If there’s one thing we expect to be a definitive change with the next-gen Xbox (720?), it would be the inclusion of Blu-ray support in order to handle games made up of data far beyond the limits of DVD’s 9GB. And sure enough, sources have just made it known this is in fact the case, allowing for games to use up to 50GB of space on a single disc on the next-gen gaming console.
This will give developers much more breathing room to go all out with higher resolution textures etc. and of course doing away with the need for multi-disc titles as well. Not only that, but like the good ole’ PS3, it let’s the unit double up as a convenient Blu-ray player for the lounge and is expected to support multi-channel lossless audio and all that good stuff.
Now for some unfortunate bad (but unconfirmed) news. An industry source has informed the folks over at Kotaku that Microsoft intends to roll in some kind of anti-used protection system with their next-gen gaming console. Essentially, used games would be rendered useless if given to someone else. It has been theorized that the way it would likely work is by linking a copy of a new game to a specific Xbox Live account, but assumingly this could be gotten around by used-game owners staying offline, so we’re not so sure it’ll be that simple.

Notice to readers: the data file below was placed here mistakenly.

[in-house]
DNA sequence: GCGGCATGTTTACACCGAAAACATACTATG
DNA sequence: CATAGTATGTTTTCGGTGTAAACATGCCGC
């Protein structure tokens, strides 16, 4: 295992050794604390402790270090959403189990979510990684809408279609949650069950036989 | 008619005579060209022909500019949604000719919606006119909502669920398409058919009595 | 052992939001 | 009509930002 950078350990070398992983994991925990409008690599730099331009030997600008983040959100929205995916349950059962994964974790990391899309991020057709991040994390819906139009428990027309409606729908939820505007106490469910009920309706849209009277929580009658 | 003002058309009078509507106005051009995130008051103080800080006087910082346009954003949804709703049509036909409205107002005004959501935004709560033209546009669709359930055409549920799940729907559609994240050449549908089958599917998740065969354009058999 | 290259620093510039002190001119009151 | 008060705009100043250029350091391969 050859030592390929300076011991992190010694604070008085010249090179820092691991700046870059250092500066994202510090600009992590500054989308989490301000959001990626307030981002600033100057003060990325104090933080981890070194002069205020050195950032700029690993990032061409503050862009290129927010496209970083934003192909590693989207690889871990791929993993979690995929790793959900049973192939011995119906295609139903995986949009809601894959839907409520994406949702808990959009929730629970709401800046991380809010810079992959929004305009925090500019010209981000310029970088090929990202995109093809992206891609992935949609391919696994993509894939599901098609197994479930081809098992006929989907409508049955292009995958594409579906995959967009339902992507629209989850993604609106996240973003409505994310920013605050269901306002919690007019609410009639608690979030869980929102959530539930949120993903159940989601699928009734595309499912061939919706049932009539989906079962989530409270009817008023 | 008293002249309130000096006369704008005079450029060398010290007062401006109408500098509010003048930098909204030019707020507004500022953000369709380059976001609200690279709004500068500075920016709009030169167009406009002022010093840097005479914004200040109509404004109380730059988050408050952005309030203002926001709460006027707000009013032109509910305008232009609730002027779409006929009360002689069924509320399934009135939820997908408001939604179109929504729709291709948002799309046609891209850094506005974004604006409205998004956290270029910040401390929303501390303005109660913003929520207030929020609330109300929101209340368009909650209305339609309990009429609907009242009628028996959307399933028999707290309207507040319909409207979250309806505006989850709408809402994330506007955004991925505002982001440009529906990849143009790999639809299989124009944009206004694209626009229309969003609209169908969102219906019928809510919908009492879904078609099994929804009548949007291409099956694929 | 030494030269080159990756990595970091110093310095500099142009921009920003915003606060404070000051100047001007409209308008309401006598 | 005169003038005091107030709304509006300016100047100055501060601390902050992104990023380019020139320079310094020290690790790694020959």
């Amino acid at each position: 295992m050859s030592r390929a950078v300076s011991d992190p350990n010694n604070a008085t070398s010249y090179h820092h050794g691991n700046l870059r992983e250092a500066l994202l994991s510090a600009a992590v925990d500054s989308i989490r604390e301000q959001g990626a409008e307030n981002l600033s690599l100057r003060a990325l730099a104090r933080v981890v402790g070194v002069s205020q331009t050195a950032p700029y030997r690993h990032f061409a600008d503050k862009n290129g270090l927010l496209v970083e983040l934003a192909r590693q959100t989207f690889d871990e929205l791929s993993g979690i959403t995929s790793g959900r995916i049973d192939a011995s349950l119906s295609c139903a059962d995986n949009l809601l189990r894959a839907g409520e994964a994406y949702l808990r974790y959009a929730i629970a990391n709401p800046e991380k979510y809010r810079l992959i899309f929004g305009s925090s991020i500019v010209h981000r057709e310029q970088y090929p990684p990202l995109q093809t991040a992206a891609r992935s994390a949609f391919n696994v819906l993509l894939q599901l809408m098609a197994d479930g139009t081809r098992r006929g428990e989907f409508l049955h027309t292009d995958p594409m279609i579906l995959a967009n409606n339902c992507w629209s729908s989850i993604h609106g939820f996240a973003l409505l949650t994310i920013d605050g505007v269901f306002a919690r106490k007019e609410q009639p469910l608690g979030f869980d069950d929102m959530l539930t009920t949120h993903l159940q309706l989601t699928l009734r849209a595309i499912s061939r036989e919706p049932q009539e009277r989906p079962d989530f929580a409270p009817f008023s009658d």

The result of implementing such a system would be a massive punch to the stomach for the likes of used-game resellers like GameStop, not to mention enraged customers who are used to saving a good amount on the cost of adding more games to their collection. On the other side of the fence, publishers would inevitably be quick to give a thumbs up to it when it means they get to stop hearing retailers like GameStop harp on about revenues from the sales of used titles.
KitGuru says: Sounds like a case of one step forward, two steps backward. Microsoft, this just isn’t a good idea.